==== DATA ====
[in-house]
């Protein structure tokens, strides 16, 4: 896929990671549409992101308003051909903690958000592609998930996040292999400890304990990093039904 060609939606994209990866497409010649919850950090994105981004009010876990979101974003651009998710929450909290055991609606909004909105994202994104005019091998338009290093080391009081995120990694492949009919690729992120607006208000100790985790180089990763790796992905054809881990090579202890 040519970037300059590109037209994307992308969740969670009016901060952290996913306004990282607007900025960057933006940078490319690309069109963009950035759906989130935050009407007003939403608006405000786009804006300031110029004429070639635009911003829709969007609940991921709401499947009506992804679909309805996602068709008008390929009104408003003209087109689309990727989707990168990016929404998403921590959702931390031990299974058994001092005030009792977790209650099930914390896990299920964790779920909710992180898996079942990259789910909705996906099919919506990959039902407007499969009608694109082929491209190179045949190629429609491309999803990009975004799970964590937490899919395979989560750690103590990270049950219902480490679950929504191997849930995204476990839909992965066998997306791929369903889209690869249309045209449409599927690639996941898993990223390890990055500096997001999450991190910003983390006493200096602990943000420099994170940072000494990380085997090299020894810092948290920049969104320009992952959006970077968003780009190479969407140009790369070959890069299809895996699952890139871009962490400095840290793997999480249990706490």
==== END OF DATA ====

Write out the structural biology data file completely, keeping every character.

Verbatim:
[in-house]
């Protein structure tokens, strides 16, 4: 896929990671549409992101308003051909903690958000592609998930996040292999400890304990990093039904 060609939606994209990866497409010649919850950090994105981004009010876990979101974003651009998710929450909290055991609606909004909105994202994104005019091998338009290093080391009081995120990694492949009919690729992120607006208000100790985790180089990763790796992905054809881990090579202890 040519970037300059590109037209994307992308969740969670009016901060952290996913306004990282607007900025960057933006940078490319690309069109963009950035759906989130935050009407007003939403608006405000786009804006300031110029004429070639635009911003829709969007609940991921709401499947009506992804679909309805996602068709008008390929009104408003003209087109689309990727989707990168990016929404998403921590959702931390031990299974058994001092005030009792977790209650099930914390896990299920964790779920909710992180898996079942990259789910909705996906099919919506990959039902407007499969009608694109082929491209190179045949190629429609491309999803990009975004799970964590937490899919395979989560750690103590990270049950219902480490679950929504191997849930995204476990839909992965066998997306791929369903889209690869249309045209449409599927690639996941898993990223390890990055500096997001999450991190910003983390006493200096602990943000420099994170940072000494990380085997090299020894810092948290920049969104320009992952959006970077968003780009190479969407140009790369070959890069299809895996699952890139871009962490400095840290793997999480249990706490």